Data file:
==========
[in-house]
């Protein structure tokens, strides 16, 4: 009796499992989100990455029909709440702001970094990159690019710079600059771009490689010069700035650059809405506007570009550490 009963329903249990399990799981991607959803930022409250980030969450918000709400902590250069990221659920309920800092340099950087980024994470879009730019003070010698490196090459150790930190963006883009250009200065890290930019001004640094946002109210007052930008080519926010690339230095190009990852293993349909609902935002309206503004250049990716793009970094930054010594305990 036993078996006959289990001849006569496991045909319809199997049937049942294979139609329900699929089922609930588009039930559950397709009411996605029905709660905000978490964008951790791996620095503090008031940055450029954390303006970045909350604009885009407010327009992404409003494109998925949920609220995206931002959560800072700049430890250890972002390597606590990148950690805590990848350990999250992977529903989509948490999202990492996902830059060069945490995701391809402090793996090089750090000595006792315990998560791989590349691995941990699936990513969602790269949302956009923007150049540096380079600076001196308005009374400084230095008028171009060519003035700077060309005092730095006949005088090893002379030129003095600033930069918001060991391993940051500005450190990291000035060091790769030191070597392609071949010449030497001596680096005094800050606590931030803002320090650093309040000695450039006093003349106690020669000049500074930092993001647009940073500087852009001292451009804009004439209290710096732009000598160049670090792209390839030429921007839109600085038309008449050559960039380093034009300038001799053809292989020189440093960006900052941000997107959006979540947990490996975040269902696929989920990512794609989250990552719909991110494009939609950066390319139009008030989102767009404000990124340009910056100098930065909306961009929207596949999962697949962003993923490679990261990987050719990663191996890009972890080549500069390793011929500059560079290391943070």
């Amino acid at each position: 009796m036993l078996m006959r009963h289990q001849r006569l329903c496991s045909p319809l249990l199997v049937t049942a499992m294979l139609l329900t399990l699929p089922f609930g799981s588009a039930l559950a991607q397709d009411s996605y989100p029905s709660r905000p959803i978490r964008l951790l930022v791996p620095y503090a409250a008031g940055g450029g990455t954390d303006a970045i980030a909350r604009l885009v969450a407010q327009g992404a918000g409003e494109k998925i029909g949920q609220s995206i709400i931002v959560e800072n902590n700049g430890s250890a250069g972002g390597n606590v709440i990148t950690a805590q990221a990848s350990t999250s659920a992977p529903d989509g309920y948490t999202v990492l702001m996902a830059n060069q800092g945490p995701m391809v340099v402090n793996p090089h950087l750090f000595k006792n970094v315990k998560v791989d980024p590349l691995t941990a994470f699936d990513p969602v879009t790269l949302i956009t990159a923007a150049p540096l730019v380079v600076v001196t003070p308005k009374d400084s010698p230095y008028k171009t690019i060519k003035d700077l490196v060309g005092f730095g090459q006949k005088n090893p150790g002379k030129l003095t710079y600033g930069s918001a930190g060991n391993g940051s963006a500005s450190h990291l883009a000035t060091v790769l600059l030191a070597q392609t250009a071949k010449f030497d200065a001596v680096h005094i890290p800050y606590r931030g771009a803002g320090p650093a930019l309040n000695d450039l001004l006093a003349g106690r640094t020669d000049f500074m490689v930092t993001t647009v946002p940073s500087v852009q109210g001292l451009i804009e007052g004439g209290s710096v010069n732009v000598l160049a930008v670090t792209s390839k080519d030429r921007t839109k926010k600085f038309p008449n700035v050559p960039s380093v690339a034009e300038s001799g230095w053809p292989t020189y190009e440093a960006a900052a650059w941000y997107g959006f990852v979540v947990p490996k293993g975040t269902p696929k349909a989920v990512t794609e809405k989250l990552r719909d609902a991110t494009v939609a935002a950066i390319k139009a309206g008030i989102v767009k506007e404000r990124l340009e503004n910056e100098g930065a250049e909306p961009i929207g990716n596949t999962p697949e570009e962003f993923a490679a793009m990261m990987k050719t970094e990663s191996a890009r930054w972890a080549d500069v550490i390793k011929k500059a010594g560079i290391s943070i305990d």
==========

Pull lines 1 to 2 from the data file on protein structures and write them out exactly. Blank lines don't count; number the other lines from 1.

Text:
[in-house]
């Protein structure tokens, strides 16, 4: 009796499992989100990455029909709440702001970094990159690019710079600059771009490689010069700035650059809405506007570009550490 009963329903249990399990799981991607959803930022409250980030969450918000709400902590250069990221659920309920800092340099950087980024994470879009730019003070010698490196090459150790930190963006883009250009200065890290930019001004640094946002109210007052930008080519926010690339230095190009990852293993349909609902935002309206503004250049990716793009970094930054010594305990 036993078996006959289990001849006569496991045909319809199997049937049942294979139609329900699929089922609930588009039930559950397709009411996605029905709660905000978490964008951790791996620095503090008031940055450029954390303006970045909350604009885009407010327009992404409003494109998925949920609220995206931002959560800072700049430890250890972002390597606590990148950690805590990848350990999250992977529903989509948490999202990492996902830059060069945490995701391809402090793996090089750090000595006792315990998560791989590349691995941990699936990513969602790269949302956009923007150049540096380079600076001196308005009374400084230095008028171009060519003035700077060309005092730095006949005088090893002379030129003095600033930069918001060991391993940051500005450190990291000035060091790769030191070597392609071949010449030497001596680096005094800050606590931030803002320090650093309040000695450039006093003349106690020669000049500074930092993001647009940073500087852009001292451009804009004439209290710096732009000598160049670090792209390839030429921007839109600085038309008449050559960039380093034009300038001799053809292989020189440093960006900052941000997107959006979540947990490996975040269902696929989920990512794609989250990552719909991110494009939609950066390319139009008030989102767009404000990124340009910056100098930065909306961009929207596949999962697949962003993923490679990261990987050719990663191996890009972890080549500069390793011929500059560079290391943070």